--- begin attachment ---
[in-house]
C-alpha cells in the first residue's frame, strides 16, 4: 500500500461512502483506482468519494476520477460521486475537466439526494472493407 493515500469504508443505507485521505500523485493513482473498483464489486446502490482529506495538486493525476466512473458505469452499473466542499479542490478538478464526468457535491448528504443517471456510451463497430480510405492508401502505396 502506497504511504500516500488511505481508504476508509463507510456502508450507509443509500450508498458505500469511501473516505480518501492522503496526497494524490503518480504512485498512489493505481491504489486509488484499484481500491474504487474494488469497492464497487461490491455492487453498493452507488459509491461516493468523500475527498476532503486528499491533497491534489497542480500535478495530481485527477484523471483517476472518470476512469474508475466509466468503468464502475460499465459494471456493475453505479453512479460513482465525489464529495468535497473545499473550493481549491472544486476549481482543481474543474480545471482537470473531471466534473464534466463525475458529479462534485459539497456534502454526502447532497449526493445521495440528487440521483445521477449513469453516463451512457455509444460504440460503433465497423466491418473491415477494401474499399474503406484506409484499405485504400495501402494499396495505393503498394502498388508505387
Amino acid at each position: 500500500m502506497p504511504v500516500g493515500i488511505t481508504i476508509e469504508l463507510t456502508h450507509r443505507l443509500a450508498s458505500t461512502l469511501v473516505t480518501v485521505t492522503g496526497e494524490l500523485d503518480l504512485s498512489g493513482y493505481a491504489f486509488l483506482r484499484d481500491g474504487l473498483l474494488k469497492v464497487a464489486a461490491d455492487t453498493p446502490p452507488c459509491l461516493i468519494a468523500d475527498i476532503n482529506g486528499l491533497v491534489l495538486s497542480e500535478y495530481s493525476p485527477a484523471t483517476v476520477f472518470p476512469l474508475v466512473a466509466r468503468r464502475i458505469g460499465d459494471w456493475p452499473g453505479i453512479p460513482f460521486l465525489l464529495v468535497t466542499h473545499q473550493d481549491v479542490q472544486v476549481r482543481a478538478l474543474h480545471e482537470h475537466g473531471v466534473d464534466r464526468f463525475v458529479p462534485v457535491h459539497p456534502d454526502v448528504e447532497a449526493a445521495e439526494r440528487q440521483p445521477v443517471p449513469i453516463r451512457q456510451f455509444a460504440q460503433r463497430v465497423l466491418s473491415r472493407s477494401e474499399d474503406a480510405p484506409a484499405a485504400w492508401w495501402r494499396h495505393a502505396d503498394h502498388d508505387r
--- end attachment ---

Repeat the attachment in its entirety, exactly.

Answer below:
[in-house]
C-alpha cells in the first residue's frame, strides 16, 4: 500500500461512502483506482468519494476520477460521486475537466439526494472493407 493515500469504508443505507485521505500523485493513482473498483464489486446502490482529506495538486493525476466512473458505469452499473466542499479542490478538478464526468457535491448528504443517471456510451463497430480510405492508401502505396 502506497504511504500516500488511505481508504476508509463507510456502508450507509443509500450508498458505500469511501473516505480518501492522503496526497494524490503518480504512485498512489493505481491504489486509488484499484481500491474504487474494488469497492464497487461490491455492487453498493452507488459509491461516493468523500475527498476532503486528499491533497491534489497542480500535478495530481485527477484523471483517476472518470476512469474508475466509466468503468464502475460499465459494471456493475453505479453512479460513482465525489464529495468535497473545499473550493481549491472544486476549481482543481474543474480545471482537470473531471466534473464534466463525475458529479462534485459539497456534502454526502447532497449526493445521495440528487440521483445521477449513469453516463451512457455509444460504440460503433465497423466491418473491415477494401474499399474503406484506409484499405485504400495501402494499396495505393503498394502498388508505387
Amino acid at each position: 500500500m502506497p504511504v500516500g493515500i488511505t481508504i476508509e469504508l463507510t456502508h450507509r443505507l443509500a450508498s458505500t461512502l469511501v473516505t480518501v485521505t492522503g496526497e494524490l500523485d503518480l504512485s498512489g493513482y493505481a491504489f486509488l483506482r484499484d481500491g474504487l473498483l474494488k469497492v464497487a464489486a461490491d455492487t453498493p446502490p452507488c459509491l461516493i468519494a468523500d475527498i476532503n482529506g486528499l491533497v491534489l495538486s497542480e500535478y495530481s493525476p485527477a484523471t483517476v476520477f472518470p476512469l474508475v466512473a466509466r468503468r464502475i458505469g460499465d459494471w456493475p452499473g453505479i453512479p460513482f460521486l465525489l464529495v468535497t466542499h473545499q473550493d481549491v479542490q472544486v476549481r482543481a478538478l474543474h480545471e482537470h475537466g473531471v466534473d464534466r464526468f463525475v458529479p462534485v457535491h459539497p456534502d454526502v448528504e447532497a449526493a445521495e439526494r440528487q440521483p445521477v443517471p449513469i453516463r451512457q456510451f455509444a460504440q460503433r463497430v465497423l466491418s473491415r472493407s477494401e474499399d474503406a480510405p484506409a484499405a485504400w492508401w495501402r494499396h495505393a502505396d503498394h502498388d508505387r